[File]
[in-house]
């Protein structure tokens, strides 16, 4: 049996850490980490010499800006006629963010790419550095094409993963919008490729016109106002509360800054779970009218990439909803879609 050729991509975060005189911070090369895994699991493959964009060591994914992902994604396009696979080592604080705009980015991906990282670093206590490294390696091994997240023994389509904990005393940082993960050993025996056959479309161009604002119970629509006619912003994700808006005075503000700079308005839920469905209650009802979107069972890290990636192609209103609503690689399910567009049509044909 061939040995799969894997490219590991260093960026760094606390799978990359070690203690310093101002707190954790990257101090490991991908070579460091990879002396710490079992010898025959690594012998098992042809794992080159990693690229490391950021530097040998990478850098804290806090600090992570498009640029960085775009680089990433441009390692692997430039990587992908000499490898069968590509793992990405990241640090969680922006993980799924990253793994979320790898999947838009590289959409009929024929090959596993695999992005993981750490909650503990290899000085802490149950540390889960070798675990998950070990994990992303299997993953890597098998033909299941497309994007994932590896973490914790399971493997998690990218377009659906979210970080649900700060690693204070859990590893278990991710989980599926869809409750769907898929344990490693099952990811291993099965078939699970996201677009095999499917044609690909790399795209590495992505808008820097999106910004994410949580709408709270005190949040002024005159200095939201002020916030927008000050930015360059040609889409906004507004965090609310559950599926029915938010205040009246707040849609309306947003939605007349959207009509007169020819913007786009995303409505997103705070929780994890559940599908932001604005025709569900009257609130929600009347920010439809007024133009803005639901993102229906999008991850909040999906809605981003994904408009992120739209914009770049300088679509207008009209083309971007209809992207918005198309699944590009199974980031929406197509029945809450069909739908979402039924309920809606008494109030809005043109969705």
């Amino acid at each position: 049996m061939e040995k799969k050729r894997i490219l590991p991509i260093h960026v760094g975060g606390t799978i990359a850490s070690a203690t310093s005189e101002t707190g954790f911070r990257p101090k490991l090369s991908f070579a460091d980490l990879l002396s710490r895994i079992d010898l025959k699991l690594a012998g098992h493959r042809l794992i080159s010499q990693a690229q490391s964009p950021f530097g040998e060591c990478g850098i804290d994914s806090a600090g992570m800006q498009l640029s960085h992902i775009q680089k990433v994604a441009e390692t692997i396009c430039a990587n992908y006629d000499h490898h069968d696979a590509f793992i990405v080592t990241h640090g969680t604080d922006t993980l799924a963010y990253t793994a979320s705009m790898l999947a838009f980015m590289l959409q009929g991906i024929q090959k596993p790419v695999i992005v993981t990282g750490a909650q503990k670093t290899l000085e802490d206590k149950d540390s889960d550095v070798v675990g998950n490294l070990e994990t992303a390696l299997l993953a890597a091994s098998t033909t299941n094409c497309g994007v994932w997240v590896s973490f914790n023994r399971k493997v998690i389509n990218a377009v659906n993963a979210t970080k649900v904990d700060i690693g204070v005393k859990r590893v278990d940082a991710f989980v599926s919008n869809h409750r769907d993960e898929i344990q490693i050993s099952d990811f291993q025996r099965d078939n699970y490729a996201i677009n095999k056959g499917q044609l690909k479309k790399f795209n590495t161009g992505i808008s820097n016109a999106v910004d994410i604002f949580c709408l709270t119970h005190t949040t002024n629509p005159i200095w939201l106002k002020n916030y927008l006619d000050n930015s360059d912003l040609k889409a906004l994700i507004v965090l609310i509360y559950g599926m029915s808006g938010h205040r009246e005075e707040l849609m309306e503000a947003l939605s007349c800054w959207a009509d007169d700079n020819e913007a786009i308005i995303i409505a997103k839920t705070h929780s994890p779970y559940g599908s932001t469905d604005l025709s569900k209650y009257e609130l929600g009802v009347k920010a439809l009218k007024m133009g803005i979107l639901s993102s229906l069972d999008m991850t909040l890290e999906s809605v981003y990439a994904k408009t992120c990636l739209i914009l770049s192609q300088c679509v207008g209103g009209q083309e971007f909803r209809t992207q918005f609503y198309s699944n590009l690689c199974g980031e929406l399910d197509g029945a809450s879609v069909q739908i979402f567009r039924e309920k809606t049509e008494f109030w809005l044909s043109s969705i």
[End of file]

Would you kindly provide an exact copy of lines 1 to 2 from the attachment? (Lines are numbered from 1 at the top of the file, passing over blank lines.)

[in-house]
């Protein structure tokens, strides 16, 4: 049996850490980490010499800006006629963010790419550095094409993963919008490729016109106002509360800054779970009218990439909803879609 050729991509975060005189911070090369895994699991493959964009060591994914992902994604396009696979080592604080705009980015991906990282670093206590490294390696091994997240023994389509904990005393940082993960050993025996056959479309161009604002119970629509006619912003994700808006005075503000700079308005839920469905209650009802979107069972890290990636192609209103609503690689399910567009049509044909 061939040995799969894997490219590991260093960026760094606390799978990359070690203690310093101002707190954790990257101090490991991908070579460091990879002396710490079992010898025959690594012998098992042809794992080159990693690229490391950021530097040998990478850098804290806090600090992570498009640029960085775009680089990433441009390692692997430039990587992908000499490898069968590509793992990405990241640090969680922006993980799924990253793994979320790898999947838009590289959409009929024929090959596993695999992005993981750490909650503990290899000085802490149950540390889960070798675990998950070990994990992303299997993953890597098998033909299941497309994007994932590896973490914790399971493997998690990218377009659906979210970080649900700060690693204070859990590893278990991710989980599926869809409750769907898929344990490693099952990811291993099965078939699970996201677009095999499917044609690909790399795209590495992505808008820097999106910004994410949580709408709270005190949040002024005159200095939201002020916030927008000050930015360059040609889409906004507004965090609310559950599926029915938010205040009246707040849609309306947003939605007349959207009509007169020819913007786009995303409505997103705070929780994890559940599908932001604005025709569900009257609130929600009347920010439809007024133009803005639901993102229906999008991850909040999906809605981003994904408009992120739209914009770049300088679509207008009209083309971007209809992207918005198309699944590009199974980031929406197509029945809450069909739908979402039924309920809606008494109030809005043109969705």